“Perhaps that also gives an indication of where the BOE could be headed,” said Robert Wood, a former Bank of England official until his move earlier this year to Berenberg Bank.
King’s institution also came under fire this month when an independent review said its forecasting capabilities have deteriorated and that its projections for growth and inflation were too optimistic.
While the Bank of Canada always releases statements after each policy decision, the Bank of England tends to only do so when changing tack. Canadian policy makers also include a “policy inclination statement” in their announcements, often repeated in speeches, that’s aimed at giving investors a sense of where borrowing costs may be headed.
“Over time, some modest withdrawal of monetary policy stimulus will likely be required,” the Bank of Canada said in its last statement. “The timing and degree of any such withdrawal will be weighed carefully against global and domestic developments, including the evolution of imbalances in the household sector.”
Still, Carney has found that this approach can have pitfalls. Investors priced out any chance of interest-rate increases after his Oct. 15 speech failed to repeat the bank’s policy statement, only to reverse course when it reappeared at the next week’s rate announcement.
Saved from having to pursue asset purchases by an economy that bounced out of the 2009 recession and witnessed no bank bailouts, Carney may be more skeptical than King “about the efficacy of further gilt purchases,” said Jens Larsen, chief European economist at RBC Capital Markets in London who worked at the Bank of England until 2010.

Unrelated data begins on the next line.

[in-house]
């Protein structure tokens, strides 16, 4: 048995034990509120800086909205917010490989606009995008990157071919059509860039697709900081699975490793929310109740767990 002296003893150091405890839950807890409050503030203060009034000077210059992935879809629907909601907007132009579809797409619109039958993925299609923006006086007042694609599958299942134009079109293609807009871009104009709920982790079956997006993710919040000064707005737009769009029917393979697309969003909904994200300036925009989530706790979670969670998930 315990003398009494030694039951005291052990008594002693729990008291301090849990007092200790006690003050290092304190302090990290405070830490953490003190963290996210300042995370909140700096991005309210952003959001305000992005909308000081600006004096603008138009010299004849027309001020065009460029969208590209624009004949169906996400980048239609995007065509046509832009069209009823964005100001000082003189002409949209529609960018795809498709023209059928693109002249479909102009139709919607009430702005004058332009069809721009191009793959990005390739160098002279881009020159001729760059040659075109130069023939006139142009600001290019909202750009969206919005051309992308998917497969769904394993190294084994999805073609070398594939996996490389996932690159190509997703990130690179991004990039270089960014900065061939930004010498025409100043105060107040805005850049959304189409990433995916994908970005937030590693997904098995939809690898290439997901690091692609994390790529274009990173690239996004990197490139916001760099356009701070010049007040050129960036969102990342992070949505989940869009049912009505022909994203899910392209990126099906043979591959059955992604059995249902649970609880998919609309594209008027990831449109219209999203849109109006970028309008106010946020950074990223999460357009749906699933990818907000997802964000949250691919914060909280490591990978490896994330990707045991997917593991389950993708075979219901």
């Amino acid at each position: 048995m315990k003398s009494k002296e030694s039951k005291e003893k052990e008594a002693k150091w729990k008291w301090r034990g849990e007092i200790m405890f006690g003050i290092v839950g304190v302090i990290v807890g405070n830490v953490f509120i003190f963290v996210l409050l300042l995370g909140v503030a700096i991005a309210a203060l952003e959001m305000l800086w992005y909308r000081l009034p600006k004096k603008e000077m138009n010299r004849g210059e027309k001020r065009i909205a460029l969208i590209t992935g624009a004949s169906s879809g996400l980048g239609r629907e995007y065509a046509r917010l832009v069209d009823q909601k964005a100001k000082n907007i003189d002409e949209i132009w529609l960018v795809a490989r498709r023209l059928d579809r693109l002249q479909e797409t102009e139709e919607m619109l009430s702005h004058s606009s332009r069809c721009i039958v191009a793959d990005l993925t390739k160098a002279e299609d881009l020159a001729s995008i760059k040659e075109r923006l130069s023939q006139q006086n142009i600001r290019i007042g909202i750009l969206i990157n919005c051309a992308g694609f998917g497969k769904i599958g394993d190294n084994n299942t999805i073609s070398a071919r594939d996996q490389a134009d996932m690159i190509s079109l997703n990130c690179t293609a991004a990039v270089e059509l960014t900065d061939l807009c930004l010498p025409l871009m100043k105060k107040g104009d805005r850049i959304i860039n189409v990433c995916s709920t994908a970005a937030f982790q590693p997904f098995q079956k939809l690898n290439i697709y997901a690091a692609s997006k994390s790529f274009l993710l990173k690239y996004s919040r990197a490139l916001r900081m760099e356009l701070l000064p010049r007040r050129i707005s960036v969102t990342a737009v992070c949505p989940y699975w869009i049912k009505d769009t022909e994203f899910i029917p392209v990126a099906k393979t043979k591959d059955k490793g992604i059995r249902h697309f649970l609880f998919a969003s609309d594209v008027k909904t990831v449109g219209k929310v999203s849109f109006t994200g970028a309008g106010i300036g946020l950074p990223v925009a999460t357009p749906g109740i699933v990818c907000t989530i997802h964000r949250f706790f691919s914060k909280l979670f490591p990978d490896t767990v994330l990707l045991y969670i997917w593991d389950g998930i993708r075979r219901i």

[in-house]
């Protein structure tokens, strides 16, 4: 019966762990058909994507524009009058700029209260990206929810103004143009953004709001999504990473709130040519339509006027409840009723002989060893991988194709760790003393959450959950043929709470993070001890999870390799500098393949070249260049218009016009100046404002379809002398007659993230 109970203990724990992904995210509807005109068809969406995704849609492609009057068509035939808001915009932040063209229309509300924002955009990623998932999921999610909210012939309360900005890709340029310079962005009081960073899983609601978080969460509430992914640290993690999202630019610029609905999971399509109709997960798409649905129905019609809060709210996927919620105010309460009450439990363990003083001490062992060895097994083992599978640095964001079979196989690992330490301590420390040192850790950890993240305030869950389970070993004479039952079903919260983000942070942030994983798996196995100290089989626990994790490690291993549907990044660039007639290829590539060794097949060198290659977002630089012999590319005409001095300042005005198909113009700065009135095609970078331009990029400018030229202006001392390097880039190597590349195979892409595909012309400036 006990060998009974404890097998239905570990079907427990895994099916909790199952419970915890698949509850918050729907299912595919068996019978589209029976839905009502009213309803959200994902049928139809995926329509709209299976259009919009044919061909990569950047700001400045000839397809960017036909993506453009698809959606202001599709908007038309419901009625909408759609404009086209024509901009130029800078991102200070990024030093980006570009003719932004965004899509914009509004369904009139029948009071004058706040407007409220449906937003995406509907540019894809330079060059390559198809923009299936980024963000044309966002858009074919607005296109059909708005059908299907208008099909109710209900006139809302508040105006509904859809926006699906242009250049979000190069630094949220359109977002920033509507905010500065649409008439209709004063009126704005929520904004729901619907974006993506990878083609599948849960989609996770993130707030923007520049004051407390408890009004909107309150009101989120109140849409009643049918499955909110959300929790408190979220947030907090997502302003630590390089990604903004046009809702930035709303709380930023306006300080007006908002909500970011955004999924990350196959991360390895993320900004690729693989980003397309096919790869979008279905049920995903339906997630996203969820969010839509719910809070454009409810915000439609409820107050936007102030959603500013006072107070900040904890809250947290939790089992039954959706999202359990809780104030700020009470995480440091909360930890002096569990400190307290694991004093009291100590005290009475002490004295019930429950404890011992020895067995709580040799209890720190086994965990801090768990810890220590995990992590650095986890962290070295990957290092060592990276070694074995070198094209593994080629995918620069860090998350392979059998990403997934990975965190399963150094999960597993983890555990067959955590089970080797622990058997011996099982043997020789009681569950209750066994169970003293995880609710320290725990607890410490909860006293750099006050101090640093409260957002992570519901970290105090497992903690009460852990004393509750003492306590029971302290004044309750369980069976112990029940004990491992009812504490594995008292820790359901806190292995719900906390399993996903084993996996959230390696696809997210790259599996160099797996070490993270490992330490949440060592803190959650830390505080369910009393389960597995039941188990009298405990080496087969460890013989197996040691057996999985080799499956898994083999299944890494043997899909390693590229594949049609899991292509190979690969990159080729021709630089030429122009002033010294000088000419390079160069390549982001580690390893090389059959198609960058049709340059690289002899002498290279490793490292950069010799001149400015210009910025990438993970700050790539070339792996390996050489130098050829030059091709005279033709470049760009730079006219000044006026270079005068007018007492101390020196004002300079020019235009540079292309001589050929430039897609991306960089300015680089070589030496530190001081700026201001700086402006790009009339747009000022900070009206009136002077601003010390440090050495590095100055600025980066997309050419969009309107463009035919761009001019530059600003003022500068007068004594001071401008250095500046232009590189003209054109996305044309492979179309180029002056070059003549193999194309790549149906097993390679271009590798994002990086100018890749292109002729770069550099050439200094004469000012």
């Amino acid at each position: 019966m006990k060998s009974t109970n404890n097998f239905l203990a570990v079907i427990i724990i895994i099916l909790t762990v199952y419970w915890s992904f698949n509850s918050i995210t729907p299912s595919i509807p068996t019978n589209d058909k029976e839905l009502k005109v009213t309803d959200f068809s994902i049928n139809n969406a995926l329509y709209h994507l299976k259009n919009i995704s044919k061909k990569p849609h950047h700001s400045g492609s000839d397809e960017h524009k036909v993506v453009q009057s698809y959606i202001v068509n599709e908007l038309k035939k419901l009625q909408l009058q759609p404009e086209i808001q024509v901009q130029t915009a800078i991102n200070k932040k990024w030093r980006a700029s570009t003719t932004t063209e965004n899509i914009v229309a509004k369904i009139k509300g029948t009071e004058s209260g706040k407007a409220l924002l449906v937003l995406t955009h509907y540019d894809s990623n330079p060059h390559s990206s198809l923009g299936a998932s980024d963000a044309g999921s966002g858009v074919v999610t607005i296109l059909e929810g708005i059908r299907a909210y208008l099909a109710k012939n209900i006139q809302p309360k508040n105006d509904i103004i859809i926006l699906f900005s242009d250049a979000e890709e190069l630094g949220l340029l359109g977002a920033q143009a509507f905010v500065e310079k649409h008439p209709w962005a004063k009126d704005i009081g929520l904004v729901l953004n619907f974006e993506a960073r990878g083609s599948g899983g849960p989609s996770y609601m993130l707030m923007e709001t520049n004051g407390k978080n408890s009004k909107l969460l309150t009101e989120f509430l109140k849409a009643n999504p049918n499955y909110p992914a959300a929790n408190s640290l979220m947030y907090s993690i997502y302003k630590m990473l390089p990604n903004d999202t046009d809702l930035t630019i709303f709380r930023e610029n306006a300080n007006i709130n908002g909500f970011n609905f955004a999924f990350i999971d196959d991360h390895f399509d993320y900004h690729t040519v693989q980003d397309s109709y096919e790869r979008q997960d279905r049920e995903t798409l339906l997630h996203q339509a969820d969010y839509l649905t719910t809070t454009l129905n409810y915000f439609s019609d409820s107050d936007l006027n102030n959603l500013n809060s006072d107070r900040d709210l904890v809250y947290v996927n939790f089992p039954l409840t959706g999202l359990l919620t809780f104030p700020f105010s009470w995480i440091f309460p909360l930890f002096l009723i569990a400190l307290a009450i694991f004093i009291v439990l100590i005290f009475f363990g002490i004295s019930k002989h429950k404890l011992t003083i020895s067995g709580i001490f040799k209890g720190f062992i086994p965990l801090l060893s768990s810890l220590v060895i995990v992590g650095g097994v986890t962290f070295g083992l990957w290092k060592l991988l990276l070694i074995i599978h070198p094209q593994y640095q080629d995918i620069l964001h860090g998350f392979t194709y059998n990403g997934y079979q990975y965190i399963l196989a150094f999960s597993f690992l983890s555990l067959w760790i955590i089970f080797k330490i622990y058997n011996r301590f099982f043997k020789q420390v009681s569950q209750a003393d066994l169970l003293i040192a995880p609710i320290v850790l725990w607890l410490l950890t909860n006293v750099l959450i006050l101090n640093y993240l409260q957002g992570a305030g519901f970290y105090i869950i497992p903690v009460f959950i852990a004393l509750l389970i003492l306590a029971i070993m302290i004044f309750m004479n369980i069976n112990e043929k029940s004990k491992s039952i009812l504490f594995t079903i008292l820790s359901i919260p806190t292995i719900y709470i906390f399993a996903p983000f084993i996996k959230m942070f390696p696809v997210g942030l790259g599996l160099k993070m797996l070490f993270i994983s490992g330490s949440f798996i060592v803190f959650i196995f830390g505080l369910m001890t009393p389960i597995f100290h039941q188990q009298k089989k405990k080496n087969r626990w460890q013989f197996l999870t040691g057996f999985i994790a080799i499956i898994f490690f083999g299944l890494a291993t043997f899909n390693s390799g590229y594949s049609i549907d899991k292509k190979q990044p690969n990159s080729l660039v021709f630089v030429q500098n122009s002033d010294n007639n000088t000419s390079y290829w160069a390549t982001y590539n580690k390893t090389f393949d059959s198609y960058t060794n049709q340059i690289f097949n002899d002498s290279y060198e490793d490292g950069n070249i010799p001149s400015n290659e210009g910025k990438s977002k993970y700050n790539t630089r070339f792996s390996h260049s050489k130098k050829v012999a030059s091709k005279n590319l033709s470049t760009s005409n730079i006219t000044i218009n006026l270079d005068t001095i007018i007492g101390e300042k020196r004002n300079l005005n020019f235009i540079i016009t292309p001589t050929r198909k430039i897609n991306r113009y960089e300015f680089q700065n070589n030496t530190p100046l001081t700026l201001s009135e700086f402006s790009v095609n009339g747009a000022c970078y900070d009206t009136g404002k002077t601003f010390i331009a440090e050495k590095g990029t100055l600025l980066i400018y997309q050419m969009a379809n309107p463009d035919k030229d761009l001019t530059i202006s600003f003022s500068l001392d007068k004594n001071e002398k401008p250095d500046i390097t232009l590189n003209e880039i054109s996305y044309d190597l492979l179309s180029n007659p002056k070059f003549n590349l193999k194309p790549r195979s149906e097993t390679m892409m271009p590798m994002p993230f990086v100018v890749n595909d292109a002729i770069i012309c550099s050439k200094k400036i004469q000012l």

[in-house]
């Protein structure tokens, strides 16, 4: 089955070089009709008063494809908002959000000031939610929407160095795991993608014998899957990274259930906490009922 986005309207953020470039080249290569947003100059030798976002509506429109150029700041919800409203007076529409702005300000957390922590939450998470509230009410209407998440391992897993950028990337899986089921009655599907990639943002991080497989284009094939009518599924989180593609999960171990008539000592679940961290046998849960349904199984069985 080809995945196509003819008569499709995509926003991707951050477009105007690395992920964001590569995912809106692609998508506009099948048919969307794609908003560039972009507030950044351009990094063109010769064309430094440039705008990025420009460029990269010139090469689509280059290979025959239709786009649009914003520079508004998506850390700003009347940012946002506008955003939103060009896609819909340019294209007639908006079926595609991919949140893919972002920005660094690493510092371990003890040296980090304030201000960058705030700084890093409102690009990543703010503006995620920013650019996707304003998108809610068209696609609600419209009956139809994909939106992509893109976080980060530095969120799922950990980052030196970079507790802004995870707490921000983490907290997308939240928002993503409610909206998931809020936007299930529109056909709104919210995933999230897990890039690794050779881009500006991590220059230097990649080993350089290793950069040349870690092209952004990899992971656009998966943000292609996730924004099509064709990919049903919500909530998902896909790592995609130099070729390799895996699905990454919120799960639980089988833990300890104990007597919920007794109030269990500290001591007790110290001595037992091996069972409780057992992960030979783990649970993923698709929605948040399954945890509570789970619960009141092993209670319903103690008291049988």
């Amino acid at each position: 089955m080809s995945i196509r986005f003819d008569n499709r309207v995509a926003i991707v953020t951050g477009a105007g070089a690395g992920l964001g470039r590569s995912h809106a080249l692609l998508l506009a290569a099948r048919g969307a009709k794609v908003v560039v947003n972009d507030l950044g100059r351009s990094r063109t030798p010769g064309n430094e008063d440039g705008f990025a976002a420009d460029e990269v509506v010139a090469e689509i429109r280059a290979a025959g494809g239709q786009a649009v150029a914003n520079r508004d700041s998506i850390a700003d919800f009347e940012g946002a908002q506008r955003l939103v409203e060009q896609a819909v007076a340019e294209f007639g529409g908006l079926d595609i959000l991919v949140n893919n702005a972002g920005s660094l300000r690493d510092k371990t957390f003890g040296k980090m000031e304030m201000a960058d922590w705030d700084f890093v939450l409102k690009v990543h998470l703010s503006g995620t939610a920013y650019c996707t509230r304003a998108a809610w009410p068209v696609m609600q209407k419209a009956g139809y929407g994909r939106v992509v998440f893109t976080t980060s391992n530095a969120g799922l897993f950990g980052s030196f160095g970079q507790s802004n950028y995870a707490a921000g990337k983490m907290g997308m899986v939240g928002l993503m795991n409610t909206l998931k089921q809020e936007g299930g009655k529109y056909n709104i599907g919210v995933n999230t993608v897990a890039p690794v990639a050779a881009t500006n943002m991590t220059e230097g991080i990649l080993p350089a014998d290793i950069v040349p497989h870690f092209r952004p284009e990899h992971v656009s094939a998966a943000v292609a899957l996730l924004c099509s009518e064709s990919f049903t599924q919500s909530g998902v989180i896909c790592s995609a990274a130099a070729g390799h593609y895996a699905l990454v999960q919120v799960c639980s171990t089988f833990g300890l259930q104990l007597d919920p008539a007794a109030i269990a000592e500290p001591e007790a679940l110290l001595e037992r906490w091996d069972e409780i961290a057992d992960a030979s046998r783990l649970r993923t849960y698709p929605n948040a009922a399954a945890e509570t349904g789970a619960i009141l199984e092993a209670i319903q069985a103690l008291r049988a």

King argues that his asset-purchase program, which now totals 375 billion pounds ($601 billion), helped avert a deeper slump even as the U.K. suffered its first double-dip recession since the 1970s.
If Carney shifts U.K. policy away from bond buying, it will remove support from the gilt market, Michael Amey, a portfolio manager at Pacific Investment Management Co. in London, said yesterday on Bloomberg Television’s “On The Move” with Francine Lacqua.
Carney has “been more keen on forward guidance on interest rates rather than pure QE, and we know that Governor King has not been particularly keen on forward guidance,” Amey said. “That’s something that we’ll be looking at.”
Circumstances can change an official once in office. Having voted more than any other colleague to raise interest rates when he was deputy governor, King, who became governor in 2003, recently chose to set aside concerns about inflation to encourage economic growth.
Both King and Carney back inflation targeting against critics who say it failed to prevent the worst financial turmoil since the Great Depression. Canada last year studied whether to change its goal from the current midpoint of 1 percent to 3 percent before renewing it.
Carney, who will become the first outsider to run the Bank of England since 1983, says his regime should still be flexible in leaning against asset bubbles, something Citigroup Inc. economists say the U.K. central bank failed to do in the pre-crisis boom when it tolerated high credit growth and low savings. Carney has recently cited record household debt as Canada’s biggest risk.
Carney may not have been as “resolute as King” in ignoring three years of above-target inflation, said Derek Holt and Dov Zigler, economists in the capital-markets unit of Bank of Nova Scotia in Toronto.
Carney raised borrowing costs three times in 2010 to the current 1 percent. King has held the U.K. benchmark rate at 0.5 percent even with inflation above the 2 percent goal since late 2009.
“The relatively hawkish stance of the BOC suggests the BOE may enjoy a slightly less dovish culture in future, albeit with the same policy mix,” according to Philip Rush, an economist at Nomura International Plc in London.